MIDDLE EAST HISTORY: IT HAPPENED IN SEPTEMBER; U.S. Grants Israel Strategic Partnership and Then Pays For It
It was 16 years ago, on Sept. 10, 1981, that the Reagan administration conferred an extraordinary privilege on Israel. It formally announced that the tiny nation of well under four million Jews and the mighty United States had a "strategic relationship.'" On Nov. 30, the United States made the compact official by signing a Memorandum of Understanding on Strategic Cooperation with Israel.(2)
The rationale for the unique relationship was that Israel would cooperate to counter threats in the Middle East "caused by the Soviet Union or Soviet-controlled forces from outside the region." Since Israel had shown a decade earlier that it could not stand up to Soviet air power in Egypt during the war of attrition, this was not exactly a major gain for the United States.3 But it had great benefits for Israel.
The agreement brought the Jewish state a large array of new claims to U.S. assets and technology and diplomatic prestige. The memorandum created a coordinating council and working groups on weaponry research, military cooperation, maintenance facilities and other areas of so-called "mutual interest," in effect giving Israel American expertise at the working level. In addition, the United States agreed to buy up to $200 million a year of Israeli military products, thus opening the lucrative U.S. arms market to Israel. The irony was that Israel had founded its industry on U.S. technology transferred to Israel as aid or purloined by Israeli spies.(4)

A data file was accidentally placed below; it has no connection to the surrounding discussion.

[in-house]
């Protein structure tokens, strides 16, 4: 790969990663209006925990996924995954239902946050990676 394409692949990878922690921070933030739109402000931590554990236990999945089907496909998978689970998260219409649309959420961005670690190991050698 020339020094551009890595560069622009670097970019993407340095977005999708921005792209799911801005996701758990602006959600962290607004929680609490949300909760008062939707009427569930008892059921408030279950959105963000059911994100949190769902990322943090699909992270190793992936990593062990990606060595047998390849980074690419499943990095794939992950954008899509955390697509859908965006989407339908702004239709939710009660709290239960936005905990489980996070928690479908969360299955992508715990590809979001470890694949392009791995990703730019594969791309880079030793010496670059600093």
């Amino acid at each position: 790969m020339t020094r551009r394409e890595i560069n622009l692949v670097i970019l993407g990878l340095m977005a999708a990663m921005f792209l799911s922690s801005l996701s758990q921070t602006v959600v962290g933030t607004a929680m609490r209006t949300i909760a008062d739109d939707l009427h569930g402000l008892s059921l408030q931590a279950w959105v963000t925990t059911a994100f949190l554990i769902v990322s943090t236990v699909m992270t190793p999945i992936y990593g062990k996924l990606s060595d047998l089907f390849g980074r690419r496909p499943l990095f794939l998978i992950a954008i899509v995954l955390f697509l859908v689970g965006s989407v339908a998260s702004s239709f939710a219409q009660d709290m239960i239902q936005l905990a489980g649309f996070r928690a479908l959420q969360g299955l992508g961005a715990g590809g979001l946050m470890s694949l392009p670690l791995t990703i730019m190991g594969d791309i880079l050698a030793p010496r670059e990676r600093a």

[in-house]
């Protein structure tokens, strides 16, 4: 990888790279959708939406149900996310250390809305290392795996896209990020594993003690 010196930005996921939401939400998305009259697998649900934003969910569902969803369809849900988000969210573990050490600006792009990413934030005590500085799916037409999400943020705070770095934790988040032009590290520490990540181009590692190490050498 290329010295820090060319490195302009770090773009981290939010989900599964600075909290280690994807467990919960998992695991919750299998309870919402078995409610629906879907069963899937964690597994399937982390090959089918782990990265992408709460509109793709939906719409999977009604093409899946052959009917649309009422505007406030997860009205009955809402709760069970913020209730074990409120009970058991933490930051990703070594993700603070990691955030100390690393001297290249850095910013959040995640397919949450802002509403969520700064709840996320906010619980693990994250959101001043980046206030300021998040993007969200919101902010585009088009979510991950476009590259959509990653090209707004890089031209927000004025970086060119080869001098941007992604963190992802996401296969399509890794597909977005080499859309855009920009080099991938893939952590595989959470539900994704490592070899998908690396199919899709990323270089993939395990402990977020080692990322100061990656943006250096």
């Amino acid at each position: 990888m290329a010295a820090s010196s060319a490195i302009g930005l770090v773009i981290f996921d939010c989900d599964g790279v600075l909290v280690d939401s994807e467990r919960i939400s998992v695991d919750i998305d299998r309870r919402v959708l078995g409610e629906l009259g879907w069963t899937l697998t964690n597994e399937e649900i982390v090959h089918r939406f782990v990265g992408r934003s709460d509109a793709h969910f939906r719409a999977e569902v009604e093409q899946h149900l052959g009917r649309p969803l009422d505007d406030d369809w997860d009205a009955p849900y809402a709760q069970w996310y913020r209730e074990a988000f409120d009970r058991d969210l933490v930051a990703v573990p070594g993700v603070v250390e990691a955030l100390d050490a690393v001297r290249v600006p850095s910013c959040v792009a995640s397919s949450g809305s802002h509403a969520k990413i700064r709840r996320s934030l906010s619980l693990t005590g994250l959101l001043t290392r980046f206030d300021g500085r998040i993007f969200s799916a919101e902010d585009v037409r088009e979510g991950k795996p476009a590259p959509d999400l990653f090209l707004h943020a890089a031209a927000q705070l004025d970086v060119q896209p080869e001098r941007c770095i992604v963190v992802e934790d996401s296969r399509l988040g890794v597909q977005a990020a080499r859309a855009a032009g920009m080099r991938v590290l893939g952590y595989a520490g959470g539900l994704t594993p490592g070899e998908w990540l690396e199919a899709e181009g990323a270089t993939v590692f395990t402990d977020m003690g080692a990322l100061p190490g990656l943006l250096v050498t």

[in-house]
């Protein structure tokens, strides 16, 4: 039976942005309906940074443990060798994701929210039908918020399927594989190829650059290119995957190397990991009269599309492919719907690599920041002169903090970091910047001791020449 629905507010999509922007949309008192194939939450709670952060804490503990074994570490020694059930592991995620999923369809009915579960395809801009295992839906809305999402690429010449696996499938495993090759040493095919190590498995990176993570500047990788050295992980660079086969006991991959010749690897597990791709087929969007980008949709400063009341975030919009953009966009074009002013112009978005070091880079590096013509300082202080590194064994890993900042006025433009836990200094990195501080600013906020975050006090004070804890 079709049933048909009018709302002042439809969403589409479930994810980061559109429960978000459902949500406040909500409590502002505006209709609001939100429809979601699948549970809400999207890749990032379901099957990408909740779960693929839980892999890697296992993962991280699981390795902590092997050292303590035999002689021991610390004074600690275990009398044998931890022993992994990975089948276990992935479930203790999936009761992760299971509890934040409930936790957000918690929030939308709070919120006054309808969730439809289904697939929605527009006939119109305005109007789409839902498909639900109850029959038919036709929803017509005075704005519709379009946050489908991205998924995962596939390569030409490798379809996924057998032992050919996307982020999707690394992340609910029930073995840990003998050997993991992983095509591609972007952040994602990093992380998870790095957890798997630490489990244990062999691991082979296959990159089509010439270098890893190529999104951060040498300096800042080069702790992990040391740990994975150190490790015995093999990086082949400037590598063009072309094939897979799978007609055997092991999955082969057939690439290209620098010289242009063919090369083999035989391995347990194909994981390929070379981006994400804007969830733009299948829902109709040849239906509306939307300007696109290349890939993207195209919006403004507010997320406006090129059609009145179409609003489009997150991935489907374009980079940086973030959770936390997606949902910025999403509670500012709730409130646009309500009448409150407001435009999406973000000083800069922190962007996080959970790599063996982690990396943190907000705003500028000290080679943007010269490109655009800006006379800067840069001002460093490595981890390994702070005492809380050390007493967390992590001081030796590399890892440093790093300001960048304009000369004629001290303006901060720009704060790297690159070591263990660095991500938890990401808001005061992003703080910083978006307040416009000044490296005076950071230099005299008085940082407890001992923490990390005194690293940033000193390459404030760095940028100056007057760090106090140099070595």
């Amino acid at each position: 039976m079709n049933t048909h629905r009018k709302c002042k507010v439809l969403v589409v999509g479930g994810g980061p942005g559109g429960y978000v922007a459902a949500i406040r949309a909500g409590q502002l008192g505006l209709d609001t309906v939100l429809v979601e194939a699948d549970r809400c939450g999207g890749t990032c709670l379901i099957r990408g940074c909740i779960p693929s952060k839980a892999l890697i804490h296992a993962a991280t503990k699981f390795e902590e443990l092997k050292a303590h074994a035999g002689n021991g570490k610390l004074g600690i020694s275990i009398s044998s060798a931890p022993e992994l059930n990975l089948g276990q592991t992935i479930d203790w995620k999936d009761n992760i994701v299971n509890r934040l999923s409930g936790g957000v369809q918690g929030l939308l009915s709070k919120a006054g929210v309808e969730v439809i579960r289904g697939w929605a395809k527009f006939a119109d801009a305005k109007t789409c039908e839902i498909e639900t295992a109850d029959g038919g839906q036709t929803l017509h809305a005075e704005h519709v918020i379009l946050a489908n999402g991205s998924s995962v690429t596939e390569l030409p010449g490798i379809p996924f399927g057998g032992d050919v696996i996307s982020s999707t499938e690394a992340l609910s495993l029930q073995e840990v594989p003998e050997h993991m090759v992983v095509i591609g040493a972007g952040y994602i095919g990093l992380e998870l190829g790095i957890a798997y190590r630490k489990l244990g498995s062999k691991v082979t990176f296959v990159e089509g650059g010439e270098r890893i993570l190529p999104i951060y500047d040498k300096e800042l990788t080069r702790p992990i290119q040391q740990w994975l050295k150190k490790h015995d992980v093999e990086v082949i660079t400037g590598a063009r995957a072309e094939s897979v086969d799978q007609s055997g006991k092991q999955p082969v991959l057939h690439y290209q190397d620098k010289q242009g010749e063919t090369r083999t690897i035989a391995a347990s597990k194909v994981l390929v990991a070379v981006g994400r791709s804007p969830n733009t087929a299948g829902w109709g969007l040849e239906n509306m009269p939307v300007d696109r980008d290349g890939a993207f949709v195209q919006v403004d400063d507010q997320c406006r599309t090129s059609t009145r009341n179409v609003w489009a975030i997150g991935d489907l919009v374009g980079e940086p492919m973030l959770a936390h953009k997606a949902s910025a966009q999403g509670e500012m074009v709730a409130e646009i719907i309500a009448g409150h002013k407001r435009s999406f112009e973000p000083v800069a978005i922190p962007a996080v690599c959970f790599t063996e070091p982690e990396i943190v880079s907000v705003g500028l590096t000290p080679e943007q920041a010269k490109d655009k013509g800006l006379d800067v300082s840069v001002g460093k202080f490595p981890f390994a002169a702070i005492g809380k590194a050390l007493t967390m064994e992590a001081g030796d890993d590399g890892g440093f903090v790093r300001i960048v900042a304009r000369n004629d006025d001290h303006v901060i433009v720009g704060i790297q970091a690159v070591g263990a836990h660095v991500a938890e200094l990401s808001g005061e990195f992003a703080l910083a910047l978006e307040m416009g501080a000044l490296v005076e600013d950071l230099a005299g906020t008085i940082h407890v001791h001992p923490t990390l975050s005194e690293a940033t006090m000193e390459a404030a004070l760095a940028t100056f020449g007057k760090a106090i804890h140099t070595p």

Not surprisingly, the pact angered Arabs, who charged the United States was directly helping Israeli "aggression and expansionism."(5) The Arabs were particularly disturbed by the timing of the announcement. It came barely a month after Crown Prince Fahd bin Abdul Aziz put forward the first comprehensive peace plan ever offered by Saudi Arabia.(6)
The U.N. General Assembly also criticized the agreement, saying it would "encourage Israel to pursue its aggressive and expansionist policies and practices in the occupied territories" and would have "adverse effects on efforts for the establishment of a comprehensive, just and lasting peace in the Middle East and would threaten the security of the region."(7)
Despite the enormous prestige and profit the United States had conferred on Israel by adopting it as a strategic partner, Israel then turned around and caused tremendous embarrassment to Washington two weeks later by annexing Syria's Golan Heights.(8) Israel's action on Dec. 14 directly defied U.S. policy and came at considerable cost to itself. In a rare show of anger at Israel, the Reagan administration joined in a unanimous U.N. Security Council resolution condemning the annexation and calling it "null and void."(9) More dramatically, on Dec. 18 Washington unilaterally suspended the Memorandum of Understanding on Strategic Cooperation.
Israel had shown a decade earlier it could not stand up to Soviet air power.
With that action, there also were suspended a series of special privileges enjoyed by Israel. These included halting technical advice to Israeli concerns seeking to sell military equipment to the United States, barring Israel's use of U.S. aid to buy supplies from Israeli rather than American firms, and rescinding permission for third countries to use U.S. aid to buy military equipment from Israeli firms.(10)
Washington also had strong words for Israel. A State Department spokesman said: "We do not recognize Israel's action, which we consider to be without international legal effect. Their action is inconsistent with both the letter and the spirit of U.N. Security Council Resolutions 242 and 338."(11)
Prime Minister Menachem Begin reacted to the U.S. actions with outrage and arrogance. He summoned U.S. Ambassador to Israel Samuel W. Lewis to his Jerusalem home and declared:
"You have no moral fight to preach to us about civilian casualties. …